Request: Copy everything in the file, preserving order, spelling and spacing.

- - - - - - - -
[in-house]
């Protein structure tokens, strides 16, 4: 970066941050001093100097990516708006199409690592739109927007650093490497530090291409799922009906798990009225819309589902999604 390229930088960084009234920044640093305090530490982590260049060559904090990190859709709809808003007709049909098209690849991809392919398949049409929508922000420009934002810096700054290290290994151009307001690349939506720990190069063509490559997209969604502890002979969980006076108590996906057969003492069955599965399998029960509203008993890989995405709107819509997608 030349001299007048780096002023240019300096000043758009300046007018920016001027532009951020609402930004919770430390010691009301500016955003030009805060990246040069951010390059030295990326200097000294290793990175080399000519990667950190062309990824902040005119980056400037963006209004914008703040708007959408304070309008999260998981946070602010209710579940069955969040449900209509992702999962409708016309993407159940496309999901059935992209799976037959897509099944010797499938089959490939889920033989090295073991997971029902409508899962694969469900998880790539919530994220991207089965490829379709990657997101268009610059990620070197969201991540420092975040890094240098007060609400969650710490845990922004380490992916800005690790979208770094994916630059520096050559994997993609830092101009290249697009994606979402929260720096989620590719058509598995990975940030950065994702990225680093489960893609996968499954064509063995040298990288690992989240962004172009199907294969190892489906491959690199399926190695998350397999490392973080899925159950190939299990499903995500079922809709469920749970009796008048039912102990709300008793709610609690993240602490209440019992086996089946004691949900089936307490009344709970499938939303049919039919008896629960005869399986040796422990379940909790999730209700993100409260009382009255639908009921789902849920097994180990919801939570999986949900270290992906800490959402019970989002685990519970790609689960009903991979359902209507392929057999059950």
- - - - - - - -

[in-house]
């Protein structure tokens, strides 16, 4: 970066941050001093100097990516708006199409690592739109927007650093490497530090291409799922009906798990009225819309589902999604 390229930088960084009234920044640093305090530490982590260049060559904090990190859709709809808003007709049909098209690849991809392919398949049409929508922000420009934002810096700054290290290994151009307001690349939506720990190069063509490559997209969604502890002979969980006076108590996906057969003492069955599965399998029960509203008993890989995405709107819509997608 030349001299007048780096002023240019300096000043758009300046007018920016001027532009951020609402930004919770430390010691009301500016955003030009805060990246040069951010390059030295990326200097000294290793990175080399000519990667950190062309990824902040005119980056400037963006209004914008703040708007959408304070309008999260998981946070602010209710579940069955969040449900209509992702999962409708016309993407159940496309999901059935992209799976037959897509099944010797499938089959490939889920033989090295073991997971029902409508899962694969469900998880790539919530994220991207089965490829379709990657997101268009610059990620070197969201991540420092975040890094240098007060609400969650710490845990922004380490992916800005690790979208770094994916630059520096050559994997993609830092101009290249697009994606979402929260720096989620590719058509598995990975940030950065994702990225680093489960893609996968499954064509063995040298990288690992989240962004172009199907294969190892489906491959690199399926190695998350397999490392973080899925159950190939299990499903995500079922809709469920749970009796008048039912102990709300008793709610609690993240602490209440019992086996089946004691949900089936307490009344709970499938939303049919039919008896629960005869399986040796422990379940909790999730209700993100409260009382009255639908009921789902849920097994180990919801939570999986949900270290992906800490959402019970989002685990519970790609689960009903991979359902209507392929057999059950």